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The Happy Life of a COUNTRY PARSON.

PARSON, these things in thy poffeffing
Are better than the Bishop's bleffing.

A Wife that makes conferves; a Steed
That carries double when there's need:
October ftore, and best Virginia,
Tythe-Pig, and mortuary Guinea:
Gazettes fent gratis down, and frank'd,
For which thy Patron's weekly thank'd;
A large Concordance, bound long fince;
Sermons to Charles the First, when Prince:
A Chronicle of ancient standing;
A Chryfoftom to smooth thy band in.
The Polyglott-three parts,-my text,
Howbeit,-likewife-now to my next.
Lo here the Septuagint,-and Paul,
To fum the whole,-the close of all.

He that has thefe, may pafs his life,
Drink with the 'Squire, and kiss his Wife;
On Sundays preach, and eat his fill;
And faft on Fridays—if he will;

Toast Church and Queen, explain the News,
Talk with Church-Wardens about Pews,
Pray heartily for fome new Gift,

And shake his head at Doctor Swift.









EAR, damn'd, distracting town, farewell!
Thy fools no more I'll teize:

This year in peace, ye critics, dwell,

Ye harlots, fleep at ease!

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May knock up whores alonę.

To drink and droll be Rowe allow'd
Till the third watchman toll;
Let Jervais gratis paint, and Frowde
Save three-pence and his foul.

Farewell Arbuthnot's raillery
On every learned fot;

And Garth, the best good christian he,
Although he knows it not.

Lintot, farewell! thy bard must go;

Farewel, unhappy Tonson!

Heaven gives thee, for thy lofs of Rowe,
Lean Philips, and fat Johnson.

Why should I stay? Both parties rage;

My vixen mistress fqualls;

The wits in envious feuds engage;
And Homer (damn him!) calls.

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The love of arts lies cold and dead

In Halifax's urn;

And not one Mufe of all he fed,

Has yct the grace to mourn.

My friends, by turns, my friends confound, Betray, and are betray'd:

Poor Y r's fold for fifty pound,

And B

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Why make I friendships with the great,
When I no favour feek?

Or follow girls feven hours in eight? –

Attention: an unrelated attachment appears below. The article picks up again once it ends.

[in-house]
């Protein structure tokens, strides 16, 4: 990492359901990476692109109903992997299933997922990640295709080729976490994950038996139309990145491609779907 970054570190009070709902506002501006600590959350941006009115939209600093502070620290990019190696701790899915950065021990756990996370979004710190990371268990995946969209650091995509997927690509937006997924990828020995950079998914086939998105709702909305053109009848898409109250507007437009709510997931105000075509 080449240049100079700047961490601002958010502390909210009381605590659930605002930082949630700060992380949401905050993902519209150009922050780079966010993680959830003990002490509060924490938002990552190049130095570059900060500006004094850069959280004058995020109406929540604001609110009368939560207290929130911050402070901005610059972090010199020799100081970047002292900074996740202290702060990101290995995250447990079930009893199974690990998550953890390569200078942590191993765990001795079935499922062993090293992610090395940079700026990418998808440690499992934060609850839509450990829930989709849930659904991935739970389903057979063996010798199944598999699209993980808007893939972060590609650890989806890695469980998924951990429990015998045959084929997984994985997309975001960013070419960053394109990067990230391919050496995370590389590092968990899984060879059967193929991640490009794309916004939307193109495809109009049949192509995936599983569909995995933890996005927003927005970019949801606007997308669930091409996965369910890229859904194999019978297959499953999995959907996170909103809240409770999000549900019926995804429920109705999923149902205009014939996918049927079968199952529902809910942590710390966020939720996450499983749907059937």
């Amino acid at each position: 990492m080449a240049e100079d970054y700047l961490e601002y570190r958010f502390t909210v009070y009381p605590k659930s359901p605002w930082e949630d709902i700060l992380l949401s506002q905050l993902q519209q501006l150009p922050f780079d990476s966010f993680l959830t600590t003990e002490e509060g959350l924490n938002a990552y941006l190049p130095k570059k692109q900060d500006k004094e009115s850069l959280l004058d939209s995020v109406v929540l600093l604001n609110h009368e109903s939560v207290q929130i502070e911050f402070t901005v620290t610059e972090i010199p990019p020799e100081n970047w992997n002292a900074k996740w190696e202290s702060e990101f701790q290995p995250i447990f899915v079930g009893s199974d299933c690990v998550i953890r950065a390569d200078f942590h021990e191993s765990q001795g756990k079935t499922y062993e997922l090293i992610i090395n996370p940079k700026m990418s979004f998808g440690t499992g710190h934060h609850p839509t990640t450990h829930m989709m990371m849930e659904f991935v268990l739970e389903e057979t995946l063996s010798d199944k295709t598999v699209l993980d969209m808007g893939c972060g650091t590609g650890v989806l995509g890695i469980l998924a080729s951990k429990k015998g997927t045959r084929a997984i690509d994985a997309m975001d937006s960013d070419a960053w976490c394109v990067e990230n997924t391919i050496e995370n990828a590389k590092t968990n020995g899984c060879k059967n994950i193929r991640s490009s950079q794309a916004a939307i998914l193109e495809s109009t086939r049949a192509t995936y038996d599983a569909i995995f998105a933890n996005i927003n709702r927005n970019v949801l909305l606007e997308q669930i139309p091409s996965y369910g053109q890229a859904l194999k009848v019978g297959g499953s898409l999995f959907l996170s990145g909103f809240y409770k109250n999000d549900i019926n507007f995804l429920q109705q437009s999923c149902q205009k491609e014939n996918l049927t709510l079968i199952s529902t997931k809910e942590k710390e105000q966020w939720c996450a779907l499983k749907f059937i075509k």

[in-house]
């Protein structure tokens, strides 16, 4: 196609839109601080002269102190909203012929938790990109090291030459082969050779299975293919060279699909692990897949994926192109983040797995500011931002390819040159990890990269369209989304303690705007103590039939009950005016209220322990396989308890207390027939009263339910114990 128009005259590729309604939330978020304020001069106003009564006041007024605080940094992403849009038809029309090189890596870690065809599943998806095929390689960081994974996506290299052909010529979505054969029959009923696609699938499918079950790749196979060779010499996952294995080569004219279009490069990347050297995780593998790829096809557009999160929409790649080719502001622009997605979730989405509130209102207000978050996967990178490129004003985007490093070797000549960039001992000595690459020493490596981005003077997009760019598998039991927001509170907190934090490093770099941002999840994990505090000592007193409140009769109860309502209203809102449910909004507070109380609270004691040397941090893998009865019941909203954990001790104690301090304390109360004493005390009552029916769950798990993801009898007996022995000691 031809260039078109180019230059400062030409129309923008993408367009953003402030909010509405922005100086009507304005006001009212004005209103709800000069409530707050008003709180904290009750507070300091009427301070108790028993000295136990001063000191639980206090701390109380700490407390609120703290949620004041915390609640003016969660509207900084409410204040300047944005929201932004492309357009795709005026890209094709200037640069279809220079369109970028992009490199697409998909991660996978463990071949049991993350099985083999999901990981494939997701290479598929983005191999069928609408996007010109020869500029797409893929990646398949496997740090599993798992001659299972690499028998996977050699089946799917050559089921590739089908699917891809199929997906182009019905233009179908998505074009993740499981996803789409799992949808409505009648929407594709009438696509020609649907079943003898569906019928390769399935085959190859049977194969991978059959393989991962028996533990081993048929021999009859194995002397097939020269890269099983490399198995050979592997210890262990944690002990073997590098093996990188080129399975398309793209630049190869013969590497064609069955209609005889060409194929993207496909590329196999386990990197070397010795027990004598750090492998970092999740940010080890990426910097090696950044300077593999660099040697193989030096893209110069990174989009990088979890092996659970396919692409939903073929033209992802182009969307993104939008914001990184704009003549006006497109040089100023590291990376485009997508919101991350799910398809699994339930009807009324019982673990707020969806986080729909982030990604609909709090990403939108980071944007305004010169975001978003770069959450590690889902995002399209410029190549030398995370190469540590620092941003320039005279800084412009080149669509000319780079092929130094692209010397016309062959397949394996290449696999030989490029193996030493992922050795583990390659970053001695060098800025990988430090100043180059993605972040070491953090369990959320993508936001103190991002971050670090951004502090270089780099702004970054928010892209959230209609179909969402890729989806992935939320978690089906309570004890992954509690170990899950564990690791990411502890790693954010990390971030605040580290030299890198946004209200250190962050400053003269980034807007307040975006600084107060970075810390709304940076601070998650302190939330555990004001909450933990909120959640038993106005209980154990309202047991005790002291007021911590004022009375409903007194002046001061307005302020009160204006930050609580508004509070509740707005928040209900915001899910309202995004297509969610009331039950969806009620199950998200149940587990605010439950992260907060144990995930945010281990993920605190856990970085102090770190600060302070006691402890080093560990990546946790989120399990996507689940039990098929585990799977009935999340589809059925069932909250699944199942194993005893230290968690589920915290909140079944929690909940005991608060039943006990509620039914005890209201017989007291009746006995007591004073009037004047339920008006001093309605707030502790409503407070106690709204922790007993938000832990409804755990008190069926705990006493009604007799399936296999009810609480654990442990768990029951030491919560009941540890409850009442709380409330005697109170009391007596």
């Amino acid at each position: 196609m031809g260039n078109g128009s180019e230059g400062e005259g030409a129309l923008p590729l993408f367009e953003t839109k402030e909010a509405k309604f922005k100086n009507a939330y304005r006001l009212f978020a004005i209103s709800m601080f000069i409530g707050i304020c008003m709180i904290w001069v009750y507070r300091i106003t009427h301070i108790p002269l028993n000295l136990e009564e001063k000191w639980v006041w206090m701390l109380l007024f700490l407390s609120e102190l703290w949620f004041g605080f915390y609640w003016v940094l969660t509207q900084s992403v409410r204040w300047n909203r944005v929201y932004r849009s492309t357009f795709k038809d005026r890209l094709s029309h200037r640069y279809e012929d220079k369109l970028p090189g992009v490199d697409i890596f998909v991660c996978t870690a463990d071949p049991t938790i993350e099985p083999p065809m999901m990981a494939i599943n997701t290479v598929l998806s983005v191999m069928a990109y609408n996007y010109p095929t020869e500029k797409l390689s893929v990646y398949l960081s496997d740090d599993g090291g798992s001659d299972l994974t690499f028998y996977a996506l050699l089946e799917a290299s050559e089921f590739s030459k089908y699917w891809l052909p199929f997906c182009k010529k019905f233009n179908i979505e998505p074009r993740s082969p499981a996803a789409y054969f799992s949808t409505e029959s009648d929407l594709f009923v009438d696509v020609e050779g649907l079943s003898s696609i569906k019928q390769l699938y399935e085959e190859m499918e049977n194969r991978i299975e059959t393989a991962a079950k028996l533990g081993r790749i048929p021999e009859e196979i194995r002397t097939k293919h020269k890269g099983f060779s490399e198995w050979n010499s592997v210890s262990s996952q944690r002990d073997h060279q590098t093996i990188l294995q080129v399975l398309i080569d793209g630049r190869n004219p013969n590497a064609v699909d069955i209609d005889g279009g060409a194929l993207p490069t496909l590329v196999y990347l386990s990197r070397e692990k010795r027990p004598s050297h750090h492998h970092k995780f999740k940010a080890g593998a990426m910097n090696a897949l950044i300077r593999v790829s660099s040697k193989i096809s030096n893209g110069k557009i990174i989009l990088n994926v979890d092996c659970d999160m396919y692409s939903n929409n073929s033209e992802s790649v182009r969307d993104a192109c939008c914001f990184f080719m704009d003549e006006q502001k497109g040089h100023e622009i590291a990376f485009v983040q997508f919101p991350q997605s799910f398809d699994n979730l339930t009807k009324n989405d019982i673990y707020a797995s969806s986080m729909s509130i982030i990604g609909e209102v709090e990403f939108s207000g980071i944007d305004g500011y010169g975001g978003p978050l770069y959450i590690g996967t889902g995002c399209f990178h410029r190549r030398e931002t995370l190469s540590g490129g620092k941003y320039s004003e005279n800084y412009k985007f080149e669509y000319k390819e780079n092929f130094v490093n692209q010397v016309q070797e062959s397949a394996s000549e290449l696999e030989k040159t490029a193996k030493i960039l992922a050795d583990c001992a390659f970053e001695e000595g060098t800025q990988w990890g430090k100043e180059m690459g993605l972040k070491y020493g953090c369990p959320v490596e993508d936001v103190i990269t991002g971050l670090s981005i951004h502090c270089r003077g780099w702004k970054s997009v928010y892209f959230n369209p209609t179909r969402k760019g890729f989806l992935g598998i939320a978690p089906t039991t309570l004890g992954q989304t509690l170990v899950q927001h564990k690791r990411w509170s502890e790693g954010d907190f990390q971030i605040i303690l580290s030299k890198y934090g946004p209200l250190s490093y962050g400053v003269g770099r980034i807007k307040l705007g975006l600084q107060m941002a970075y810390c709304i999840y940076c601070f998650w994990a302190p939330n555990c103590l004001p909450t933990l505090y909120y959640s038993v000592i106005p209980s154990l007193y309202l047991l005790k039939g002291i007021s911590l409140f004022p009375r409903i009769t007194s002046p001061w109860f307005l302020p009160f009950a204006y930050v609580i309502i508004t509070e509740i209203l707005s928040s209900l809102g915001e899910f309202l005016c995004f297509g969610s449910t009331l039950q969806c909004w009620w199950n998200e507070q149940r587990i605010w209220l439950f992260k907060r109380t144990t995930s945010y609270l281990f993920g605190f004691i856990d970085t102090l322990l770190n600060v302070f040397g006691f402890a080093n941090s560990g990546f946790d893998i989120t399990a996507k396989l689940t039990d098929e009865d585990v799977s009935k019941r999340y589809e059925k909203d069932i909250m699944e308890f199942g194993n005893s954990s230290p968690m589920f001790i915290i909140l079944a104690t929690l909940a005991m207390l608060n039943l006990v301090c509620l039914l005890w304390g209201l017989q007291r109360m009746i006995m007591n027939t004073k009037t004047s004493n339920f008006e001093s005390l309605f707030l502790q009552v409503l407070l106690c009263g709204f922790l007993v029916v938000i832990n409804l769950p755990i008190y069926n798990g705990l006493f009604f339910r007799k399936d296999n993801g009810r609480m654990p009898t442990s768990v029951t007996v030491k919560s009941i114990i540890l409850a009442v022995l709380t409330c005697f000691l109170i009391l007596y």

I need but once a week.

Still idle, with a bufy air,
Deep whimfies to contrive;
The gayeft valetudinaire,
Moft thinking rake alive.

Solicitous for others ends,

Though fond of dear repose;
Careless or drowsy with my friends,
And frolick with my foes.

Luxurious lobster-nights, farewell,
For fober, ftudious days!
And Burlington's delicious meal,
For fallads, tarts, and pease!

Adieu to all but Gay alone,

Whofe foul, fincere and free,

Loves all mankind, but flatters none,

And fo may ftarve with me.



INCE my old friend is grown fo great,
As to be minifter of state,

I'm told (but 'tis not true I hope)
That Craggs will be asham'd of Pope.

CRAGGS. Alas! if I am fuch a creature,

To grow the worse for growing greater;
Why faith, in spite of all my brags,
'Tis Pope must be asham'd of Craggs,


Engraved on the Collar of a Dog, which I gave to his Royal Highness.


Am his Highness' dog at Kew;

Pray tell me, Sir, whose dog are you?



Occafioned by an Invitation to Court.

N the lines that you sent, are the Muses and Graces; You've the Nine in your wit, and the Three in your




WHAT are the falling rills, the pendant shades,

The morning bowers, the evening colonnades,

But foft receffes for th' uneafy mind

Tò figh unheard in, to the passing wind!
So the ftruck deer, in fome fequefter'd part,
Lies down to die (the arrow in his heart)
There hid in fhades, and wafting day by day,
Inly he bleeds, and pants his foul away.

VERSES left by Mr. POPE, on his lying in the same Bed which WILMOT the celebrated Earl of Rochester slept in, at Adderbury, then belonging to the Duke of Argyle, July 9th, 1739.

ITH no poetic ardour fir'd


I prefs the bed where Wilmot lay;

That here he lov'd, or here expir'd,

Begets no numbers grave, or gay.

But in thy roof, Argyle, are bred
Such thoughts as prompt the brave to lie
Stretch'd out in honour's nobler bed,
Beneath a nobler roof-the sky.

Such flames as high in patriots burn,

Yet ftoop to bless a child or wife; And fuch as wicked kings may mourn, When freedom is more dear than life.


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